Here's a rarely-seen exploitative oddity from the mid-nineties that was written, directed by, and stars one of my favorite bad guys of the eighties, 'Ramrod' himself, the one and only Wings Hauser. Of course, he also croons a tune, "Walking on the Right Side of the Devil", for the production, but it pales in comparison to his unforgettable "Neon Slime". Also singing (sort of) her way through a co-starring role is Linda Blair, of "The Exorcist"(1973) fame and "Exorcist II: The Heretic"(1977) infamy. She gets 'em out, here, too, and it's always a good time, whenever she does do just that, in my estimation.
"Fruit cocktail?? Thanks boys, but I'm watching my figure...", laughs Bentz (Cole Hauser).
A gay kid named Marjoe (!) gets fagbashed by a gang of skinheads and left to die, naked and spray painted in an alley. His mother, Maggie (Linda Blair) pollutes the air in honky tonk dive bars with something vaguely resembling singing, while his father, Joe (Wings Hauser), an alcoholic ex-cop, spends his nights knackered in Mexico, while the skins brazenly terrorize Hollywood Boulevard, kicking over trash cans, slamdancing to the house band (the singer says "Oi!" a whole lot) at their elaborately decorated clubhouse (Nazi stencils, swasti-curtains abound, and even a dramatic hulking floor-stika) and spray painting the obligatory swastikas over Walk of Fame stars, those bald-headed bastards. When Maggie travels down to Mexico to enlist her drunken sot of a husband, he calls his own son a fag(!!) before finally agreeing to dry out and get involved.
"I'll climb outta this jumpsuit if you're bringing something like this to the table..."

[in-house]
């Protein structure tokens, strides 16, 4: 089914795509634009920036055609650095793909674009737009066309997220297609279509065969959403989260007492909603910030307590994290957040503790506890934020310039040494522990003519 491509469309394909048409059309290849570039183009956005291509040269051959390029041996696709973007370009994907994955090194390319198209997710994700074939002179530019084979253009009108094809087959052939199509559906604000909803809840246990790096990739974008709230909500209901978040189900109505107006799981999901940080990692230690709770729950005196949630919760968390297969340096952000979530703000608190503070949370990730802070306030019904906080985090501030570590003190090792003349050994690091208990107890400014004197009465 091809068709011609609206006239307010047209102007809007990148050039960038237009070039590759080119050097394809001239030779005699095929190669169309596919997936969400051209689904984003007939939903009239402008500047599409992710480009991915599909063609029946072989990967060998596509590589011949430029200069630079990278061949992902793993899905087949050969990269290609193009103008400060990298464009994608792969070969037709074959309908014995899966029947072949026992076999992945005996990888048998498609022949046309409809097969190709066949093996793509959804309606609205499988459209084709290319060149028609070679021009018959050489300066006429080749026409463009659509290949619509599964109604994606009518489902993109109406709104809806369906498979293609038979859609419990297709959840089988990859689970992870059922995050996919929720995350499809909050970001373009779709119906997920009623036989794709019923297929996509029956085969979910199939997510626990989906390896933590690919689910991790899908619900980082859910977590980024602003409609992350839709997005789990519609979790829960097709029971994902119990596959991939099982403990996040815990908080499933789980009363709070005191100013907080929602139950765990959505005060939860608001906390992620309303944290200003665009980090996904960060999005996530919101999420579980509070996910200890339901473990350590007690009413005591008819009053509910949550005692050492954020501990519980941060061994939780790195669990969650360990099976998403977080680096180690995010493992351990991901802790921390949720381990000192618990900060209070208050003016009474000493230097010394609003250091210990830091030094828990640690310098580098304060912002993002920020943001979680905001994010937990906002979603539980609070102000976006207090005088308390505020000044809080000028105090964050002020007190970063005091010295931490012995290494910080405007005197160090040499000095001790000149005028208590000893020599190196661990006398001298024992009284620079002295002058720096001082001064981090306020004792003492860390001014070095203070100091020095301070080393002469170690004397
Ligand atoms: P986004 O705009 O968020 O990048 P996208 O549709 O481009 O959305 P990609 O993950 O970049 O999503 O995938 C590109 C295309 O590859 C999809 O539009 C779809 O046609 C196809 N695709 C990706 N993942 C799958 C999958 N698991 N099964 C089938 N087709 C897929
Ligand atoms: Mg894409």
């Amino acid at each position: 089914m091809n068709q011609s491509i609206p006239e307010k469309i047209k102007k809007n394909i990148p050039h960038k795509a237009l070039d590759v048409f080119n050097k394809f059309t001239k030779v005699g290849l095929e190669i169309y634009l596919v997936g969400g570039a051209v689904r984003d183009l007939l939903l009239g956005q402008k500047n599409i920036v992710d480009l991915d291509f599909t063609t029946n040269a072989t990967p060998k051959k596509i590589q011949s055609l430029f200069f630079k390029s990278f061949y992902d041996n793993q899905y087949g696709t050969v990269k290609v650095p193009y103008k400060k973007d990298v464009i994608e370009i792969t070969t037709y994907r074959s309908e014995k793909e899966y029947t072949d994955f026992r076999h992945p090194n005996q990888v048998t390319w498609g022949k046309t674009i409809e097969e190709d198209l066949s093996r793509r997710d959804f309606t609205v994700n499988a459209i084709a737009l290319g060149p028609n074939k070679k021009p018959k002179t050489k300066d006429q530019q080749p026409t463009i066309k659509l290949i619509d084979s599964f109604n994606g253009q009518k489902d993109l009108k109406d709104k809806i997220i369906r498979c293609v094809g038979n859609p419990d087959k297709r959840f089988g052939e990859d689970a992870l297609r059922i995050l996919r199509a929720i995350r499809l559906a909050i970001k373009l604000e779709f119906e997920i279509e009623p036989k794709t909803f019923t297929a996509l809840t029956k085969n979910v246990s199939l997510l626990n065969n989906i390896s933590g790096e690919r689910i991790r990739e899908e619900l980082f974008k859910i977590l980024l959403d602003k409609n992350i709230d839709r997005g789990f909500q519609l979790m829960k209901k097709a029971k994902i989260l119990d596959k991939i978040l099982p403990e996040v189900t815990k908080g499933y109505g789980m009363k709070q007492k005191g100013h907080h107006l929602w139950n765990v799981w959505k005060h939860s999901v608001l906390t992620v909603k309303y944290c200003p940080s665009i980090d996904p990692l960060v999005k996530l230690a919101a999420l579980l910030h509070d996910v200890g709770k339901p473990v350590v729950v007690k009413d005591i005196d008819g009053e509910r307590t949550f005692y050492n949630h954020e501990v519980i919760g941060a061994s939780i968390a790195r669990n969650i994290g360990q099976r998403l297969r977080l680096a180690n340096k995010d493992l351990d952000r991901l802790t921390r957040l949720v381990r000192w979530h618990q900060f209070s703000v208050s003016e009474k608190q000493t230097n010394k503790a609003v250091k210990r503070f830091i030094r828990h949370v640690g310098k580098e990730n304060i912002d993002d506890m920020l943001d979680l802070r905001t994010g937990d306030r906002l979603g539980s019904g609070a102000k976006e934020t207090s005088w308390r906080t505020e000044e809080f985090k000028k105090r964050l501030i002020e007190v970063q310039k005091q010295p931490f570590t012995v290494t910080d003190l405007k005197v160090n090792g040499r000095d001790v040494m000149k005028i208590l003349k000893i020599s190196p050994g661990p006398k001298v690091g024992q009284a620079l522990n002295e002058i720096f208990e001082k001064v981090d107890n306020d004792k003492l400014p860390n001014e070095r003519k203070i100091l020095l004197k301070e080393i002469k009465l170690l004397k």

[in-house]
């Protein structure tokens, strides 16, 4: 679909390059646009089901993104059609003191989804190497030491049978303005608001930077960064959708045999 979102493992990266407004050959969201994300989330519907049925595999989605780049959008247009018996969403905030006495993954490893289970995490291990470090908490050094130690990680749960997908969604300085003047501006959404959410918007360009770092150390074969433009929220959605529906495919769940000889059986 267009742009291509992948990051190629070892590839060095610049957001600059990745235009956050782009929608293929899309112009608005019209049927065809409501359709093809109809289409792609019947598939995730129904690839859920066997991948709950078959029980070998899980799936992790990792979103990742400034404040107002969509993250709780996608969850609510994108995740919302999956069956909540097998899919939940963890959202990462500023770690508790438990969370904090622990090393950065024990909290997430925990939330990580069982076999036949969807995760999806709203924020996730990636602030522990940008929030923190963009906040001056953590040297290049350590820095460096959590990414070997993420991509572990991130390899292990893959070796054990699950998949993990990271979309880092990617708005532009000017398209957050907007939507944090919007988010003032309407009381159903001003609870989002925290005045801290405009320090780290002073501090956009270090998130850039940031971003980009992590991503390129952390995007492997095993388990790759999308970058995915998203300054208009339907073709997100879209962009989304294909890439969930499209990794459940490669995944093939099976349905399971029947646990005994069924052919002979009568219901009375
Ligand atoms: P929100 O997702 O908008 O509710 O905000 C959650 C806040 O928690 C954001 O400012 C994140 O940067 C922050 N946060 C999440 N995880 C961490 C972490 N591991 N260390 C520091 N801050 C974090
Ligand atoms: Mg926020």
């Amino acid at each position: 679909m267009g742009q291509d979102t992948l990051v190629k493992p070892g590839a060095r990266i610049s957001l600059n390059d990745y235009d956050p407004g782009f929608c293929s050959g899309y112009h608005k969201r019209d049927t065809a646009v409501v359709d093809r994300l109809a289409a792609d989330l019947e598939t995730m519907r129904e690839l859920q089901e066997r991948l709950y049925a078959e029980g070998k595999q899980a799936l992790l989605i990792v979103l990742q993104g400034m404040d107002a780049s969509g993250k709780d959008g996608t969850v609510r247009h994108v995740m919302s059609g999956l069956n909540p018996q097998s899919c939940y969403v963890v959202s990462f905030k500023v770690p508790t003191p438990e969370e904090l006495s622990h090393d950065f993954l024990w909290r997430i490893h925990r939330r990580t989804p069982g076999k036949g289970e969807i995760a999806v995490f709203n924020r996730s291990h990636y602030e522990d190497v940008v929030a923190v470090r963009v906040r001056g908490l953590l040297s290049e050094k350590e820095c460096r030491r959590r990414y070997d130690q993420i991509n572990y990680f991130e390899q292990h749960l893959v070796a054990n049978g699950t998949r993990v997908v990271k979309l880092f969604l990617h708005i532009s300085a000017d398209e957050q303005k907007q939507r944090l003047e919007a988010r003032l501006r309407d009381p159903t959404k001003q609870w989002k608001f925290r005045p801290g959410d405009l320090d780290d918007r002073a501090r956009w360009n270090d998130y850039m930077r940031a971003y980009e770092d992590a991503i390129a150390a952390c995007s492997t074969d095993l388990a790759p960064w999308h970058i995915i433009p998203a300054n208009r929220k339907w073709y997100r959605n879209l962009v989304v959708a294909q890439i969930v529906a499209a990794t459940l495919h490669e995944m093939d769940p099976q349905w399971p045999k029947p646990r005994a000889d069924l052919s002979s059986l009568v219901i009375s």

When Joe's first attempt at drunken payback goes miserably wrong at the clubhouse (the leader, Bentz, played by his real life son, Cole, beats him bloody then pisses on him...jeez, that must have been a fun shoot), he makes a teary-eyed vow to his wife and recovering son to turn things around, by cutting off the hooch, and repeatedly stumbling up a steep hill while dressed like Richard Simmons, being cheered on by his flamboyant son at the top, in one of several montage sequences. Meanwhile, the skins are raping the female half of an interracial couple, and later getting off the hook when the girl is too intimidated to finger the responsible eggheads. Maggie, impressed by Joe's sweaty efforts and improved relationship with Marjoe, gives her husband a piece of montage-pussy, as a reward. At the climax, Joe turns the usual Hollywood Boulevard rabble into a lynch mob, jogging down the middle of the street with bats and weapons to the clubhouse, where they take it to the bellicose bootboys, in a pro-wrasslin' style free-for-all. The reunited family walks off, arm-in-arm, while Bentz, who ducked out on the beating, and his rottweiler move on towards a whiter, brighter future...Skins 2? Never happened.
"Can I marinate both of these in neon slime?", ponders Joe (Wings Hauser).
Besides Wings and Cole, the film also features Wings' partner/wife, Cali Lili Hauser as the skinheads' punky plaything, and his daughter, Bright Hauser, as a "Young White Angel", sieg heiling in a swazzy armband, and reciting "America, the Beautiful". It's nice to see families working together like this. Interestingly, Cole would again portray a skinhead gang leader just a year later in John Singleton's lifeless imbroglio/ethno-wank, Higher Learning (1995). As far as skinhead-related movies go, this one's not as engaging as 16 Years of Alcohol (2003) or Romper Stomper (1992), but it isn't quite as mephitic as cine-turds like Pariah (1998) or Greydon Clark's legendarily laughable Skinheads (1989). Still, it's closer to the latter two than the former, with unintentional laughs galore and Linda Blair's bountiful bobblers. There's a region 2 dvd out there, should your curiosity win out. Two wops.
The one at the front, giving it the mouth, but at the end of the night, we'll all shout...